Processes Underlying the Cross-Race Effect: An Investigation of Holistic, Featural, and Relational Processing of Own-Race versus Other-Race Faces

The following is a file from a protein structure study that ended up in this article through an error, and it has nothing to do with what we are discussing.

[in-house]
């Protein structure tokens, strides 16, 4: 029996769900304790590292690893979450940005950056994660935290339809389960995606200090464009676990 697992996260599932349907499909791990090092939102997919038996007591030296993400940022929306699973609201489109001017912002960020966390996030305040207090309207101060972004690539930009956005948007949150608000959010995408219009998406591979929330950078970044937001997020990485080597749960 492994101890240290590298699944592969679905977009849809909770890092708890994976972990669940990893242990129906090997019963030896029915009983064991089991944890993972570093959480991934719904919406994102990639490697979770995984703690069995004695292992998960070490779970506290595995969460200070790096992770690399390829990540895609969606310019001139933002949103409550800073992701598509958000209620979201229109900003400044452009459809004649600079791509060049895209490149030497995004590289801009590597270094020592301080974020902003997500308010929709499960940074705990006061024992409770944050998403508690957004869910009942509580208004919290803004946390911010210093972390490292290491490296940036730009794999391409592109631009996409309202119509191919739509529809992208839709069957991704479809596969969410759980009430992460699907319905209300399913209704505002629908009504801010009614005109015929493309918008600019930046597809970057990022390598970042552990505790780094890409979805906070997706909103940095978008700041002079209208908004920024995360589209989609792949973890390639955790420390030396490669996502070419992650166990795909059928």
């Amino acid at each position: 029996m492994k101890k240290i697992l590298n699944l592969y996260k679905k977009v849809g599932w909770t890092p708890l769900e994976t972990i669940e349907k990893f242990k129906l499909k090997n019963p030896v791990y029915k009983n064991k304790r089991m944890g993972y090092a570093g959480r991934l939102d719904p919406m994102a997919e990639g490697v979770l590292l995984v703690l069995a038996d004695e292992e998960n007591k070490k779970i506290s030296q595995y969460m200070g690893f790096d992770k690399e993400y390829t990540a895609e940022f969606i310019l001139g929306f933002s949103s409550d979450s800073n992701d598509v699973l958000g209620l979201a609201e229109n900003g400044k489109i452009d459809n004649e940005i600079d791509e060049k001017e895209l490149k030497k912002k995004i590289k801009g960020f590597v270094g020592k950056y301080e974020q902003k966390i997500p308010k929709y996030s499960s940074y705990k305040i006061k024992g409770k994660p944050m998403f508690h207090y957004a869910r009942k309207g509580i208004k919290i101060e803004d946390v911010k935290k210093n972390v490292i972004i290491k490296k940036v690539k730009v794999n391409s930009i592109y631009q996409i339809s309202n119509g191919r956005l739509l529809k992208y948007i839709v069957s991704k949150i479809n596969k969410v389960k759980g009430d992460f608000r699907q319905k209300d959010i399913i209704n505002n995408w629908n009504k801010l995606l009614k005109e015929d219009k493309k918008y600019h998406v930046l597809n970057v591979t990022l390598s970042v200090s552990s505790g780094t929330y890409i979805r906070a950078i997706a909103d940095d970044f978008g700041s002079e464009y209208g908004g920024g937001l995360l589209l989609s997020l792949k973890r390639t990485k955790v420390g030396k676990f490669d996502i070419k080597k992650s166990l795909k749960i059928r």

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Adults are often better at recognising own-race than other-race faces. Unlike previous studies that reported an own-race advantage after administering a single test of either holistic processing or of featural and relational processing, we used a cross-over design and multiple tasks to assess differential processing of faces from a familiar race versus a less familiar race. Caucasian and Chinese adults performed four tasks, each with Caucasian and Chinese faces. Two tasks measured holistic processing: the composite face task and the part/whole task. Both tasks indicated holistic processing of own-race and other-race faces that did not differ in degree. Two tasks measured featural and relational processing: the Jane/Ling task, in which same/ different judgments were made about face pairs that differed in features of their spacing, and the scrambled/blurred task, in which test faces were scrambled (isolates memory for components) or blurred (isolates memory for relations). Both tasks provided evidence of an own-race advantage in both featural and relational processing. We conclude that even when adults process other-race faces holistically, other manifestations of an own-race advantage remain.
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